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June 24, 2020


How many technicians have received a repair order which states the vehicle has a clunking noise? Or the check engine light is on? Or the air conditioning doesn’t blow cold air?

The important details—for example, the clunking noise only occurs when backing out of the driveway—are typically not included. Maybe the noise only occurs at low speeds over speed bumps, or the noise is coming from the right front. If the person who dropped off the vehicle isn’t the primary driver, a lot of this information may not be collected. The service writer might not have thought to ask those questions at the time, or it could have been an overnight drop off when no one was available.

In an ideal scenario, technicians would receive a ticket that states:

  • The check engine light is on, and it came on several weeks ago
  • The car has low power under high throttle conditions
  • It feels like it won’t go above 70 miles an hour

Instead, technicians are in shops surrounded by problem cars, deadlines, tools that are inadequate or outdated, insufficient training and customers who don’t have the budget to fix issues. Sounds familiar?


Let’s go over a typical day with the typical repair order, and how you could move through the scenario with more speed and efficiency, and fewer mistakes.

The key is having a repeatable, step-based plan which includes repair assistance—because no one can be expected to know everything, and repair assistance is not a substitute for skills. Being too prideful to ask for help or consult a database in today’s environment doesn’t help fix cars.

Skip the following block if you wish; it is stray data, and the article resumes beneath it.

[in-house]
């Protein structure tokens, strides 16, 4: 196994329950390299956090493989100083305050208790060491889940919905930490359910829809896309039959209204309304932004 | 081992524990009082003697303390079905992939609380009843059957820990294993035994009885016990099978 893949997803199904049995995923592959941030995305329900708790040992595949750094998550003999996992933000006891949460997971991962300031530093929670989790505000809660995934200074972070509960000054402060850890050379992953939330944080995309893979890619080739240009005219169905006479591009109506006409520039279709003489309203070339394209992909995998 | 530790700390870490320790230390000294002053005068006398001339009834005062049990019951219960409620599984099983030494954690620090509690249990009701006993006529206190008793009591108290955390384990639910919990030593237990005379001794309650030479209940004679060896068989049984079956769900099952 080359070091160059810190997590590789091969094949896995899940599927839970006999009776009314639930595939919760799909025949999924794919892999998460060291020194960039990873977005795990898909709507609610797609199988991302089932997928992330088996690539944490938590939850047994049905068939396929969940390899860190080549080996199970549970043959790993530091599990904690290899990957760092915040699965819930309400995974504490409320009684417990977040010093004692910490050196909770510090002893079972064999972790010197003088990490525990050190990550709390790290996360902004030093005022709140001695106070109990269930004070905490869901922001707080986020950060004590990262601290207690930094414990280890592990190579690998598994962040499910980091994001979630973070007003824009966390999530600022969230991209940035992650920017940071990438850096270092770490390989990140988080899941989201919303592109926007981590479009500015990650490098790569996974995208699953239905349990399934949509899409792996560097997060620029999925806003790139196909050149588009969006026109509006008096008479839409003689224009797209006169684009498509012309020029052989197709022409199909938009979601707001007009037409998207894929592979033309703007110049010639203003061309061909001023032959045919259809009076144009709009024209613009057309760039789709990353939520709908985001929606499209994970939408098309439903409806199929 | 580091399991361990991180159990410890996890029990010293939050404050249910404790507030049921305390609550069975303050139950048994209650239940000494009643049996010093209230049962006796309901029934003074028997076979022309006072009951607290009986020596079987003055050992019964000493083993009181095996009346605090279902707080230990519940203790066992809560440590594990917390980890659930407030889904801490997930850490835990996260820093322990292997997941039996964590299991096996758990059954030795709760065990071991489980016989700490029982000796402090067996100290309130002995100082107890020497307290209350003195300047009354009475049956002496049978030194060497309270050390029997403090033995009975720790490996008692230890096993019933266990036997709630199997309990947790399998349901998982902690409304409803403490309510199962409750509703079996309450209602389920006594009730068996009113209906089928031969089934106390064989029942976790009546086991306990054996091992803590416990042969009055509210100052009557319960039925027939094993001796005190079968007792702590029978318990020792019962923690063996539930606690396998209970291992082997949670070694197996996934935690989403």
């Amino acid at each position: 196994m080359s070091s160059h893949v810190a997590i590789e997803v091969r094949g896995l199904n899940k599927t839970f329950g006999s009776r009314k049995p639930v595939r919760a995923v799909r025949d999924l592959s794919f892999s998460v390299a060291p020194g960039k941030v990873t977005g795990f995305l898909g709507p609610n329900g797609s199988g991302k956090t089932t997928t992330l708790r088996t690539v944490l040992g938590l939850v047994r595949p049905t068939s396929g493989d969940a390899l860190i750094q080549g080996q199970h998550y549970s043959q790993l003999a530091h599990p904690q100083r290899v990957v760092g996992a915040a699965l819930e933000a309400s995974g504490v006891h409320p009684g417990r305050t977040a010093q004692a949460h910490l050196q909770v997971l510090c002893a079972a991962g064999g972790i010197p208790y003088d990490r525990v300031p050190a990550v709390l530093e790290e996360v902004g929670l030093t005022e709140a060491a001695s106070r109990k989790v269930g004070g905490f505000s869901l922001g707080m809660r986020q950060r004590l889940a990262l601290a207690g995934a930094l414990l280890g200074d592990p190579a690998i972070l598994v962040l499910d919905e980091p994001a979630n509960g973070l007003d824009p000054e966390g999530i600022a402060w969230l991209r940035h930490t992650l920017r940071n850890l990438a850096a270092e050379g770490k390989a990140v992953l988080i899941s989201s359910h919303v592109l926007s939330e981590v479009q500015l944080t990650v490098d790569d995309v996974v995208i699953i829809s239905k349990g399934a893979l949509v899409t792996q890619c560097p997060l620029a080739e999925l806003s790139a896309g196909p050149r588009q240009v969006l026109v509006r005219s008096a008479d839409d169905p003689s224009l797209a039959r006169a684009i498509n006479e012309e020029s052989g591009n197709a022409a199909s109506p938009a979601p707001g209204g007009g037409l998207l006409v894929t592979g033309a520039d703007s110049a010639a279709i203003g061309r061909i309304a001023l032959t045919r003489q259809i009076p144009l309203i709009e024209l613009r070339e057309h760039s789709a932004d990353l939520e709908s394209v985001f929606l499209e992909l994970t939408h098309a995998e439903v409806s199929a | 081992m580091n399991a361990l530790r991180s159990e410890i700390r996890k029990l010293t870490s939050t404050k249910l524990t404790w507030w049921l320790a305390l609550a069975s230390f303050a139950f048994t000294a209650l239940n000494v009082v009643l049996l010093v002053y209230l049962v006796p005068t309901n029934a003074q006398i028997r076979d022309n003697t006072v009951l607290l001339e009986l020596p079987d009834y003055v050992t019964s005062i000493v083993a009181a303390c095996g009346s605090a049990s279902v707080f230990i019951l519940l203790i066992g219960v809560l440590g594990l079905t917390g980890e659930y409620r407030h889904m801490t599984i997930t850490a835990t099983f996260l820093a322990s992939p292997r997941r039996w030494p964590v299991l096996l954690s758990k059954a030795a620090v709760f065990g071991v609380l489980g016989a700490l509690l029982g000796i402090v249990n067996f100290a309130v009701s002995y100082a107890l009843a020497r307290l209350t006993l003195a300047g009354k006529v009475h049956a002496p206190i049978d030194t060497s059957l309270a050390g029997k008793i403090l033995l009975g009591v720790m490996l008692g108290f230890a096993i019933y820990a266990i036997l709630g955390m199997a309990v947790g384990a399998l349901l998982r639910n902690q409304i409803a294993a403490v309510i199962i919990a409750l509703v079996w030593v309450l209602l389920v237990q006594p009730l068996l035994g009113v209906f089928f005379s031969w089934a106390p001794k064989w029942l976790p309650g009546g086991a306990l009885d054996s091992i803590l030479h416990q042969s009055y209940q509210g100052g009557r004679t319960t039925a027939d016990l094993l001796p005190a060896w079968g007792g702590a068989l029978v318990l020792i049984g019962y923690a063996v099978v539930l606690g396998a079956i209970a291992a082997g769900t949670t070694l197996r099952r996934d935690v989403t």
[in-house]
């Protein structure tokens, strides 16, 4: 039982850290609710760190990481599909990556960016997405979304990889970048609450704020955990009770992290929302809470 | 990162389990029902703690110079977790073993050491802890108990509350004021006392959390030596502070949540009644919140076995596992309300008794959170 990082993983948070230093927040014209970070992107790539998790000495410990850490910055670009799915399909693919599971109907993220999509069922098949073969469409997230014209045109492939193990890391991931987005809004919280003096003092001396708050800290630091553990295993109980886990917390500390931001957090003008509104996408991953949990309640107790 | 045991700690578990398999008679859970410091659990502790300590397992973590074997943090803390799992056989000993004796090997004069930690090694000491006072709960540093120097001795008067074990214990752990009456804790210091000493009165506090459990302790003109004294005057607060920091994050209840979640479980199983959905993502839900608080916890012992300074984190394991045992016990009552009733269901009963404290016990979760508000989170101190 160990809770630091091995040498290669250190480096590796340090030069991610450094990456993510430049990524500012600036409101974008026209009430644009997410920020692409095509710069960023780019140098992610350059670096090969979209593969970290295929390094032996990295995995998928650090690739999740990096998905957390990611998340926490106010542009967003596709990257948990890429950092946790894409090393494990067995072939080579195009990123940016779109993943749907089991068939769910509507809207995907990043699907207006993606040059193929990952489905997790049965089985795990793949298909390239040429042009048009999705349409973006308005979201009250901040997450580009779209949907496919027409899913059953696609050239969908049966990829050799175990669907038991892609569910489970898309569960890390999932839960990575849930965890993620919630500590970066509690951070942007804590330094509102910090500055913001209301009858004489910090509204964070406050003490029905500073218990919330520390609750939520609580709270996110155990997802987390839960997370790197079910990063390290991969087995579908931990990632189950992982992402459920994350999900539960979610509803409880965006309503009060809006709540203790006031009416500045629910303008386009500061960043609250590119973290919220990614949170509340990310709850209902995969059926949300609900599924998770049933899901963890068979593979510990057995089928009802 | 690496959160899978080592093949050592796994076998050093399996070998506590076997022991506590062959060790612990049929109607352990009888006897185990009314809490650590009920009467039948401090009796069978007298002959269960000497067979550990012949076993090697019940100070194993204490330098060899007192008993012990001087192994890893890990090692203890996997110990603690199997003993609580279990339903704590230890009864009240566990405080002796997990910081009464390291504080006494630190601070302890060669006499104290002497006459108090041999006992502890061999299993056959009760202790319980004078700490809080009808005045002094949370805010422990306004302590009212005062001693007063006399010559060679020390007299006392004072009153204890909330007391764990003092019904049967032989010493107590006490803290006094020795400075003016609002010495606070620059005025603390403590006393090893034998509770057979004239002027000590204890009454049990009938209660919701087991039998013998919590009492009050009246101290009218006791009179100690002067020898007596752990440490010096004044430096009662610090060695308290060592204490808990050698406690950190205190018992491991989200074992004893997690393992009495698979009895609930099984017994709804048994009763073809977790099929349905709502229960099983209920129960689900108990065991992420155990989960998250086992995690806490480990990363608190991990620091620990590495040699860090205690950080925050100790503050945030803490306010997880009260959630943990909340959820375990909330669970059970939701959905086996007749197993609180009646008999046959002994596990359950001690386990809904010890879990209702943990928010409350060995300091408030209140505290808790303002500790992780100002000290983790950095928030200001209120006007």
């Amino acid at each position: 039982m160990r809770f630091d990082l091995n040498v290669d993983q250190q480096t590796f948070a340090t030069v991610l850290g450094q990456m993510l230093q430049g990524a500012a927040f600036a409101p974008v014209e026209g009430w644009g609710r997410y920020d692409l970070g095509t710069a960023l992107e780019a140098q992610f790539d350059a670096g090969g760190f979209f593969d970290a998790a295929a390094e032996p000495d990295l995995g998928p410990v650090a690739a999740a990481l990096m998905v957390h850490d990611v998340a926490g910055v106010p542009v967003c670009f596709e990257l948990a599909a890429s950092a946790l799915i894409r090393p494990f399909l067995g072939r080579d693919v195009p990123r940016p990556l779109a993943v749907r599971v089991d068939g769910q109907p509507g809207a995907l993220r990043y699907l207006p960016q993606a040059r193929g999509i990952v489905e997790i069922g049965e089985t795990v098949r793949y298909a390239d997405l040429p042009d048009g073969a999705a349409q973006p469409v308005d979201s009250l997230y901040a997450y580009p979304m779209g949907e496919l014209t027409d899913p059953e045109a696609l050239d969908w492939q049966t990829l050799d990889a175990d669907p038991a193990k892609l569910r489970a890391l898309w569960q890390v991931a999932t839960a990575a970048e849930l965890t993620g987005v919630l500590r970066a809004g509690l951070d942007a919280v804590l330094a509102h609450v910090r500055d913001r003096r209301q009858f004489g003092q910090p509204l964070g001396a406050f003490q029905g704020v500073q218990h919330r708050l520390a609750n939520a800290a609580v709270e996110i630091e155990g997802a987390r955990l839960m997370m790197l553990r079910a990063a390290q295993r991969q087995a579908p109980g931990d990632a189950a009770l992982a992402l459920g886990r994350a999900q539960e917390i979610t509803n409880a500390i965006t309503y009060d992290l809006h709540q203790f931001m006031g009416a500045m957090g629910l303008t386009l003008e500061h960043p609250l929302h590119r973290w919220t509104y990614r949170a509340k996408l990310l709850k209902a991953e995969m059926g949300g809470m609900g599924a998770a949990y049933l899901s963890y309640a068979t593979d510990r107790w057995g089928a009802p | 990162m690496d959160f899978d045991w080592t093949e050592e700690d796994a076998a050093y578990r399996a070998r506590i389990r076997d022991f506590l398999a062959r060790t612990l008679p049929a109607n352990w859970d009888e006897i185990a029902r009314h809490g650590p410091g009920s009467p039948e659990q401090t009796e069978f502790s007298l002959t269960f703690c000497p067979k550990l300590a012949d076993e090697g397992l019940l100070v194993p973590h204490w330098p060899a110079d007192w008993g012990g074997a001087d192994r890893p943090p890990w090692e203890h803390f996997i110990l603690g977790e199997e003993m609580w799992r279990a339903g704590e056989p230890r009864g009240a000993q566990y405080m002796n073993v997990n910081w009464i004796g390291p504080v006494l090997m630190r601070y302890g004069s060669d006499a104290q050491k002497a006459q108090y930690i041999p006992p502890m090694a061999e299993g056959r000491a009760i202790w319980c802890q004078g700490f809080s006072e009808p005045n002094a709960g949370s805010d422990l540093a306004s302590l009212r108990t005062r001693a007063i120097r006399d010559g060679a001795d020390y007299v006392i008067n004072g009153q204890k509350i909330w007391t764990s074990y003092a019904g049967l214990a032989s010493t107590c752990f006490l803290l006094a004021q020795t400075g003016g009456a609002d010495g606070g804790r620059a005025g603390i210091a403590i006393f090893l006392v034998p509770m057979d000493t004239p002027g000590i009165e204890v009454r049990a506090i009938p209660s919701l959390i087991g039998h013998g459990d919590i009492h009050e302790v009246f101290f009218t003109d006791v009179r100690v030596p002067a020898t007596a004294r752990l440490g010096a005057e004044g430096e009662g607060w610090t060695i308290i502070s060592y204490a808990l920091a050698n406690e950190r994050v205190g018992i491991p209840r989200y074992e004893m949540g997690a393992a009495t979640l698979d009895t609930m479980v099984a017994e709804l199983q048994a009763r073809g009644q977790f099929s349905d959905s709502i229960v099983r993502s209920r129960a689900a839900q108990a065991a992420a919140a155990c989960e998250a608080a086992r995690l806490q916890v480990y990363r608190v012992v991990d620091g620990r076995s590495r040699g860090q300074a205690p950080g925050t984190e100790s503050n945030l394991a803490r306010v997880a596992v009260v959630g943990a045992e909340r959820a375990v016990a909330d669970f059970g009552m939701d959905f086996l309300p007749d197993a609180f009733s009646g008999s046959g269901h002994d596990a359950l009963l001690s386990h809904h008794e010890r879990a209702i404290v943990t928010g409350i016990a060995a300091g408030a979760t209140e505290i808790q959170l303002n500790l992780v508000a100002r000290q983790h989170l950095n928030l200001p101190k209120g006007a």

As a technician, at times you are a detective collecting facts, a troubleshooter, reverse-engineering someone else’s mistakes, the parts guy, and a trainer for new techs. In short, technicians have a full plate, and help is simply another tool in the toolbox. Besides, sometimes a simple check engine light is not as simple as checking the engine.



Let’s say we get a repair order for a 2004 VW Jetta, but we don’t have a lot of experience on European vehicles since our shop mostly works on domestic vehicles. But the clock is working against us, and the only thing we learn from the ticket is that the check engine light is on.

Scanning the Vehicle

First we grab our scan tool and pull out a code P0101 Mass or Volume Air Flow Circuit Range/Performance. It’s a pretty generic code because the range of the sensor can be affected by either a mechanical or electrical issue. Since we have the scan tool on the car, we can go ahead and start the car up to pull data out. We go into vehicle PIDS and pull up the mass airflow sensor data, which reads an unusual value MGH. This is actually milligrams per stroke, which is a term Germans use when providing mass airflow data on this diesel engine.

This creates another snag. Diesel engines work a lot differently than gasoline engines. There is no traditional throttle plate on this diesel engine, the intake manifold is wide open, and airflow is a byproduct of how much fuel is added and RPM and eventually boost. Simply put, the airflow increases as the engine gains RPM.